A few days ago, I wrote about batch converting video files using ffmpeg. A few days later, I faced a similar problem of needing to convert a directory of .html files. “Need” is perhaps too strong of a word. I was experimenting with how to save pages from a PBworks wiki.
PBworks allows the user the download a .zip file of all of the pages from a wiki. My downloaded backup contained 44 .html files, many of which were nested into subfolders. Instead of figuring out to recursively loop thought the subfolders, I used a find command, which searches subfolders by default. In my script below, the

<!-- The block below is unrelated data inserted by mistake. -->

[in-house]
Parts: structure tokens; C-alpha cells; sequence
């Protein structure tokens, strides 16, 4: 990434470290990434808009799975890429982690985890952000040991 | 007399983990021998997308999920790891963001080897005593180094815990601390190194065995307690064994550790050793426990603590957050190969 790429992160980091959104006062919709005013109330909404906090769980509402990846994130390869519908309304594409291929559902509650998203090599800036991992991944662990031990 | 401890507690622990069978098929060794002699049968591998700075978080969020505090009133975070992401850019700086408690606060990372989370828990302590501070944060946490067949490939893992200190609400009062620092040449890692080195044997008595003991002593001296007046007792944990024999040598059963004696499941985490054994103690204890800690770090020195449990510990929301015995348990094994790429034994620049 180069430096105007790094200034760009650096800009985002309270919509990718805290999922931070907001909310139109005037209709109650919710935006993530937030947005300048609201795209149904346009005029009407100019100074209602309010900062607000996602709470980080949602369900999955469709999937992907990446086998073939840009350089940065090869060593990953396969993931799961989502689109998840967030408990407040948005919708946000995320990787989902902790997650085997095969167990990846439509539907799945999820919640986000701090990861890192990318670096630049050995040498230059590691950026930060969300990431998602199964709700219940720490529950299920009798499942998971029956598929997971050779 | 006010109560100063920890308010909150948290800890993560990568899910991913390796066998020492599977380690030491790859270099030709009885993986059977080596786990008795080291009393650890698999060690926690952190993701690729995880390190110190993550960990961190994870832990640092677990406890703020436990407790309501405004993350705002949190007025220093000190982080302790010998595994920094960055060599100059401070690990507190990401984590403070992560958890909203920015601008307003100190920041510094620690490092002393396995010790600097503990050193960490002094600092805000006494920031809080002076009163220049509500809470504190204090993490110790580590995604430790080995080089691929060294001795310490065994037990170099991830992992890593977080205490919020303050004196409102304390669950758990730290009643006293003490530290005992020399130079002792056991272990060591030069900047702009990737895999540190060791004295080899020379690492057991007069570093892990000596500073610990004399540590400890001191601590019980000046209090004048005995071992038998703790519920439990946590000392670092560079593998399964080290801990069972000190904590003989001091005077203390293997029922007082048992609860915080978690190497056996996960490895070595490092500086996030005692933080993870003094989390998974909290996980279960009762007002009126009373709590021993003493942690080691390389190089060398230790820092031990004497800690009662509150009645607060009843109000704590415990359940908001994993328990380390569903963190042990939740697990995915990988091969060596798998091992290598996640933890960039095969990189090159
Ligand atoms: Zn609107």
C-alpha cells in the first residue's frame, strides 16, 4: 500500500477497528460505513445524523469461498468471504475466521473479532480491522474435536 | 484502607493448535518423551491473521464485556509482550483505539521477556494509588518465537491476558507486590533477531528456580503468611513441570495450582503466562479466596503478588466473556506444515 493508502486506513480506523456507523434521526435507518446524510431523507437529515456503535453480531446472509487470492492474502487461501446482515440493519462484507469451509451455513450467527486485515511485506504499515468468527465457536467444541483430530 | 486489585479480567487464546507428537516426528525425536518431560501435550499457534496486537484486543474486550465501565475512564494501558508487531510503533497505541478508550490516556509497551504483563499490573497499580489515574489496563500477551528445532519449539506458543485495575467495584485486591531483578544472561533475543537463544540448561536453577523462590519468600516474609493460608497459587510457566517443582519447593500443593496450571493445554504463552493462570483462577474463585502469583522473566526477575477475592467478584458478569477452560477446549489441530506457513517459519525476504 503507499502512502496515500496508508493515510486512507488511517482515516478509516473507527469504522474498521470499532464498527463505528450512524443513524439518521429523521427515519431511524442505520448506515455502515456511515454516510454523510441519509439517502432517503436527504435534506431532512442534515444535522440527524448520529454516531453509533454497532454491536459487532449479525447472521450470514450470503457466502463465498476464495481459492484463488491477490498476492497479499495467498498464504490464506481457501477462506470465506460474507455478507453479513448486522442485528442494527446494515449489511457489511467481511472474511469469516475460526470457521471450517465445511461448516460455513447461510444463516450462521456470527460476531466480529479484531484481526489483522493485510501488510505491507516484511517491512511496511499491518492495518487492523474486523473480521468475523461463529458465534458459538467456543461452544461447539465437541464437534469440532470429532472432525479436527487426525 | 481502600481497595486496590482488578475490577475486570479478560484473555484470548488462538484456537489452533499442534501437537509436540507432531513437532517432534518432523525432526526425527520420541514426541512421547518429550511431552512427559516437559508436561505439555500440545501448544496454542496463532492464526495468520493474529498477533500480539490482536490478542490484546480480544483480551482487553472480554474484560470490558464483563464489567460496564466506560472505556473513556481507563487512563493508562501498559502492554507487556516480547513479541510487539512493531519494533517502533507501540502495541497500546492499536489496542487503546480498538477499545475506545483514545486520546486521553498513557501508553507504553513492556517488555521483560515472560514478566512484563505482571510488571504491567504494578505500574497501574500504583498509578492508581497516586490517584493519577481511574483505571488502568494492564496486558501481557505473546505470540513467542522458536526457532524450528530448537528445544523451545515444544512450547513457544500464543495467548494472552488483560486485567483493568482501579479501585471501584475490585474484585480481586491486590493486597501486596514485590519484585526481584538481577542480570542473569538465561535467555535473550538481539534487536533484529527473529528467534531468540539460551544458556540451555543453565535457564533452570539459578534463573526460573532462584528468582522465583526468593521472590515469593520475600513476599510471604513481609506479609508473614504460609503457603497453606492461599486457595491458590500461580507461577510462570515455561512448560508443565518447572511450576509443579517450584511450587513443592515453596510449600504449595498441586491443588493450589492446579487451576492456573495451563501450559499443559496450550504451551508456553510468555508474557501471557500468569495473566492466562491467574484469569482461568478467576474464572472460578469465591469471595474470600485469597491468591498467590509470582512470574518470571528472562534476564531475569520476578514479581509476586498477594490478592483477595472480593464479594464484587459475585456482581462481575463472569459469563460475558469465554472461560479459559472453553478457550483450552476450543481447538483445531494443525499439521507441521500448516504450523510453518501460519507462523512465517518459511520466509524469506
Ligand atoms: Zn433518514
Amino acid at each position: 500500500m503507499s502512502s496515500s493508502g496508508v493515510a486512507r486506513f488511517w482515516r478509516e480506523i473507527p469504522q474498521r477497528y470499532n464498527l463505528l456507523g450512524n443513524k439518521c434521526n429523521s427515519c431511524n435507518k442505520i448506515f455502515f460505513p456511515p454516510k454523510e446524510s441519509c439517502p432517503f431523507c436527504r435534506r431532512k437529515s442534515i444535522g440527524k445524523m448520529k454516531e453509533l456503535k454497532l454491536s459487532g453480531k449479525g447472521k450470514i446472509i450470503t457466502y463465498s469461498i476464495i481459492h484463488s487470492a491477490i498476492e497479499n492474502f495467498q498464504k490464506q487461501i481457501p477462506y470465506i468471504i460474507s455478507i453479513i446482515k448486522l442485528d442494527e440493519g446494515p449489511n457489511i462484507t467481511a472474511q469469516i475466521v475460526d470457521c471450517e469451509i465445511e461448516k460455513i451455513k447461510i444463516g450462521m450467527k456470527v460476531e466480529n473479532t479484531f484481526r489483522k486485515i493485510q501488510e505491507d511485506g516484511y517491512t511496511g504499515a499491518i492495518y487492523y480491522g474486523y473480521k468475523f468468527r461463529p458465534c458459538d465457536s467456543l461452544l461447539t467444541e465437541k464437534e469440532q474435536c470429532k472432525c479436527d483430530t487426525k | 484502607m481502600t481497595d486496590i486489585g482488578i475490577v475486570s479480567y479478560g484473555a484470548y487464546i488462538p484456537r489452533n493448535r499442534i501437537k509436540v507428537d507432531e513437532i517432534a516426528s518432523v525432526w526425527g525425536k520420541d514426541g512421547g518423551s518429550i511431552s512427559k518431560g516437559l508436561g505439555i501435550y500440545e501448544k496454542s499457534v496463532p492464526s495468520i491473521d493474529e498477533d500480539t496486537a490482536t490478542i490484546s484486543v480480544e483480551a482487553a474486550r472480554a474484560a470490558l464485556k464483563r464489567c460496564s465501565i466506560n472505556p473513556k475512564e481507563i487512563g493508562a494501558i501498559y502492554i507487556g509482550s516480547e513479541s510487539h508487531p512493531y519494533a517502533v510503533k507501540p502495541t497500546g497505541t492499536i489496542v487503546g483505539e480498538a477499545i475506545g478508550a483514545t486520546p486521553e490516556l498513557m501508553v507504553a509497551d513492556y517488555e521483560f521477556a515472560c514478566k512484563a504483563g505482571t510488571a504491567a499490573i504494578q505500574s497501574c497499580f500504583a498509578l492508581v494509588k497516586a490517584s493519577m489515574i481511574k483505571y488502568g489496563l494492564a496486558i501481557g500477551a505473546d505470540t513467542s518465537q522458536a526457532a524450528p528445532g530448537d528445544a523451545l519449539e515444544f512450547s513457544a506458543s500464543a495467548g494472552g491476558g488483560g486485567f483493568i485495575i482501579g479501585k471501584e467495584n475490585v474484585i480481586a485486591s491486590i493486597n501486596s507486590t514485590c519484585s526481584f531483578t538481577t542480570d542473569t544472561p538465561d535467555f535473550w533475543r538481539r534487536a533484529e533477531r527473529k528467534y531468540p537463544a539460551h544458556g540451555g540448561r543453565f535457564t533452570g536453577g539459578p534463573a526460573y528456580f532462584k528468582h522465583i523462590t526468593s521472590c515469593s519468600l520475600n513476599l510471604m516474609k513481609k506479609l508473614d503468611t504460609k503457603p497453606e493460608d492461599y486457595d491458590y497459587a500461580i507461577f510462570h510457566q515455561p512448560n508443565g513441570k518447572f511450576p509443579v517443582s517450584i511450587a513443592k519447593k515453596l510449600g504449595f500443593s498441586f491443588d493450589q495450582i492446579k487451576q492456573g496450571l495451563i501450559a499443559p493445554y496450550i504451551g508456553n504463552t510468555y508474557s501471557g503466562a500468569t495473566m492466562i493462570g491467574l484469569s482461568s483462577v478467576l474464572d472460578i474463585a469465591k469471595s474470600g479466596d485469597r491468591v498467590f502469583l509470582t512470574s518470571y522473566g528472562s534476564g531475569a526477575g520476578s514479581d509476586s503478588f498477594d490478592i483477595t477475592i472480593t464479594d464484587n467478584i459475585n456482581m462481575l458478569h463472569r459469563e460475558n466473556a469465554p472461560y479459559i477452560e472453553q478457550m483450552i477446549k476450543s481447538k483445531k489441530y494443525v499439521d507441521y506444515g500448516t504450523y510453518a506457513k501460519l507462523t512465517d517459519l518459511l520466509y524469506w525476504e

find command is inserted using command substitution. The converted files are saved to the original subdirectory, keeping .html in the filename, but adding .md as the file extension.
I tried out two scripts to do the text conversion. First, I tried html2text, which worked great. Out of curiosity, I also tried using Pandoc. I ended up preferring how Pandoc formatted the final Markdown text. However, one feature of html2text I liked was the option to use
--ignore-links, since most of the links were relative to the PBworks domain and would be broken when used offline. I decided it might be useful to see where the original link pointed to, so I decided to skip the
Here is the script I created:
1 #!/bin/bash 2 3 # Usage: html2md /path/to/file 4 5 # Set $IFS so that filenames with spaces don't break the loop 6 SAVEIFS=$IFS 7 IFS=$(echo -en "\n\b") 8 9 # Loop through path provided as argument 10 for x in $(find $@ -name '*.html') 11 do 12 pandoc -f html -t markdown -o $x.md $x 13 done 14 15 # Restore original $IFS 16 IFS=$SAVEIFS